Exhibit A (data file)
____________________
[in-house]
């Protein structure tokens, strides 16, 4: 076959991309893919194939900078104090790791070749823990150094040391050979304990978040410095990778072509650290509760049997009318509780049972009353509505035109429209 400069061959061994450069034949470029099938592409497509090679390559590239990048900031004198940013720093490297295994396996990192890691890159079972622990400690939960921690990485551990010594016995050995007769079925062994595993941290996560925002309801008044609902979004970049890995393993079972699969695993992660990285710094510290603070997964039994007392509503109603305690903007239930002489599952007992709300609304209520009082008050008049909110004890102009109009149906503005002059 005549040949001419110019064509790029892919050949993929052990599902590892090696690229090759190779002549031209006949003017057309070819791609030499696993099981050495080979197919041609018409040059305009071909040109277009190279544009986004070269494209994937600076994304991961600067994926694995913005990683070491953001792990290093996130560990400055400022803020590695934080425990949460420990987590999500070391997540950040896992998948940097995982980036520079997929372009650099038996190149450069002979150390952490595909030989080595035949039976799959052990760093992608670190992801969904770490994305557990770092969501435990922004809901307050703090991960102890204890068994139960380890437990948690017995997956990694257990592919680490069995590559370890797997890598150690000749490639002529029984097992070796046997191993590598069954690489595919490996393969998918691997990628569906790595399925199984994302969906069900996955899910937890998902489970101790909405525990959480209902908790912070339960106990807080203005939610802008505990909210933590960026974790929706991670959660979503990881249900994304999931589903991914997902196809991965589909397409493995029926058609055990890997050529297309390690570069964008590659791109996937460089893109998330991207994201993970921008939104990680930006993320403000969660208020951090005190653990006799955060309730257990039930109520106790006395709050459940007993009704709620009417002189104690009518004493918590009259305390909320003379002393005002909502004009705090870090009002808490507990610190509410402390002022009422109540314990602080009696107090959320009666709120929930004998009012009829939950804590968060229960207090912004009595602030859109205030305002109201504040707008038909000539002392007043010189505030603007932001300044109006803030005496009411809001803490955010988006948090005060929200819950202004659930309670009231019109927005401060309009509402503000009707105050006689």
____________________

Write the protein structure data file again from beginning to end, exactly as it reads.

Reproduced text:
[in-house]
């Protein structure tokens, strides 16, 4: 076959991309893919194939900078104090790791070749823990150094040391050979304990978040410095990778072509650290509760049997009318509780049972009353509505035109429209 400069061959061994450069034949470029099938592409497509090679390559590239990048900031004198940013720093490297295994396996990192890691890159079972622990400690939960921690990485551990010594016995050995007769079925062994595993941290996560925002309801008044609902979004970049890995393993079972699969695993992660990285710094510290603070997964039994007392509503109603305690903007239930002489599952007992709300609304209520009082008050008049909110004890102009109009149906503005002059 005549040949001419110019064509790029892919050949993929052990599902590892090696690229090759190779002549031209006949003017057309070819791609030499696993099981050495080979197919041609018409040059305009071909040109277009190279544009986004070269494209994937600076994304991961600067994926694995913005990683070491953001792990290093996130560990400055400022803020590695934080425990949460420990987590999500070391997540950040896992998948940097995982980036520079997929372009650099038996190149450069002979150390952490595909030989080595035949039976799959052990760093992608670190992801969904770490994305557990770092969501435990922004809901307050703090991960102890204890068994139960380890437990948690017995997956990694257990592919680490069995590559370890797997890598150690000749490639002529029984097992070796046997191993590598069954690489595919490996393969998918691997990628569906790595399925199984994302969906069900996955899910937890998902489970101790909405525990959480209902908790912070339960106990807080203005939610802008505990909210933590960026974790929706991670959660979503990881249900994304999931589903991914997902196809991965589909397409493995029926058609055990890997050529297309390690570069964008590659791109996937460089893109998330991207994201993970921008939104990680930006993320403000969660208020951090005190653990006799955060309730257990039930109520106790006395709050459940007993009704709620009417002189104690009518004493918590009259305390909320003379002393005002909502004009705090870090009002808490507990610190509410402390002022009422109540314990602080009696107090959320009666709120929930004998009012009829939950804590968060229960207090912004009595602030859109205030305002109201504040707008038909000539002392007043010189505030603007932001300044109006803030005496009411809001803490955010988006948090005060929200819950202004659930309670009231019109927005401060309009509402503000009707105050006689």